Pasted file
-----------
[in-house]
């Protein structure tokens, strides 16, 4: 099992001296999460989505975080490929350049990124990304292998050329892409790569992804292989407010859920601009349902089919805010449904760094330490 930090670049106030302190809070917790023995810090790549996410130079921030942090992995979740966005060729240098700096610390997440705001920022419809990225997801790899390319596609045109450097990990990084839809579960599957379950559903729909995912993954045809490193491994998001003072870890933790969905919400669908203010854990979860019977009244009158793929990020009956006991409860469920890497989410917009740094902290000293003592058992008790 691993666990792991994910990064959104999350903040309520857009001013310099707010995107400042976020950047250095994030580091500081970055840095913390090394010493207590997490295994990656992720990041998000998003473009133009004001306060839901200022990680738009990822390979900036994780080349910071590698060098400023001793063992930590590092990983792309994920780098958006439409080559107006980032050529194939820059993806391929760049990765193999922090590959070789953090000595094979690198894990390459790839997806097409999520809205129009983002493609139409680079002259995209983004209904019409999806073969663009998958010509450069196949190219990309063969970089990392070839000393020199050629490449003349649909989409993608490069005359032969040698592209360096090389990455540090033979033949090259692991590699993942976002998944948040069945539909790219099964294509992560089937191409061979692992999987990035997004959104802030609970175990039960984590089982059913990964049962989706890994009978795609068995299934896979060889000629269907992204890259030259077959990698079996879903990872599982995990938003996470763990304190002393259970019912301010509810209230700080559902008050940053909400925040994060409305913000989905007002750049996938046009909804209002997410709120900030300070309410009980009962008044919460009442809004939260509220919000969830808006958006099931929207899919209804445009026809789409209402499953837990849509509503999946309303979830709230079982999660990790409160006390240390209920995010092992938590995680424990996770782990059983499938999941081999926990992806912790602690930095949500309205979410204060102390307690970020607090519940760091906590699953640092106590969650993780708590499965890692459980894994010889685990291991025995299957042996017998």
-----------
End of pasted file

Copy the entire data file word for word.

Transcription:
[in-house]
């Protein structure tokens, strides 16, 4: 099992001296999460989505975080490929350049990124990304292998050329892409790569992804292989407010859920601009349902089919805010449904760094330490 930090670049106030302190809070917790023995810090790549996410130079921030942090992995979740966005060729240098700096610390997440705001920022419809990225997801790899390319596609045109450097990990990084839809579960599957379950559903729909995912993954045809490193491994998001003072870890933790969905919400669908203010854990979860019977009244009158793929990020009956006991409860469920890497989410917009740094902290000293003592058992008790 691993666990792991994910990064959104999350903040309520857009001013310099707010995107400042976020950047250095994030580091500081970055840095913390090394010493207590997490295994990656992720990041998000998003473009133009004001306060839901200022990680738009990822390979900036994780080349910071590698060098400023001793063992930590590092990983792309994920780098958006439409080559107006980032050529194939820059993806391929760049990765193999922090590959070789953090000595094979690198894990390459790839997806097409999520809205129009983002493609139409680079002259995209983004209904019409999806073969663009998958010509450069196949190219990309063969970089990392070839000393020199050629490449003349649909989409993608490069005359032969040698592209360096090389990455540090033979033949090259692991590699993942976002998944948040069945539909790219099964294509992560089937191409061979692992999987990035997004959104802030609970175990039960984590089982059913990964049962989706890994009978795609068995299934896979060889000629269907992204890259030259077959990698079996879903990872599982995990938003996470763990304190002393259970019912301010509810209230700080559902008050940053909400925040994060409305913000989905007002750049996938046009909804209002997410709120900030300070309410009980009962008044919460009442809004939260509220919000969830808006958006099931929207899919209804445009026809789409209402499953837990849509509503999946309303979830709230079982999660990790409160006390240390209920995010092992938590995680424990996770782990059983499938999941081999926990992806912790602690930095949500309205979410204060102390307690970020607090519940760091906590699953640092106590969650993780708590499965890692459980894994010889685990291991025995299957042996017998």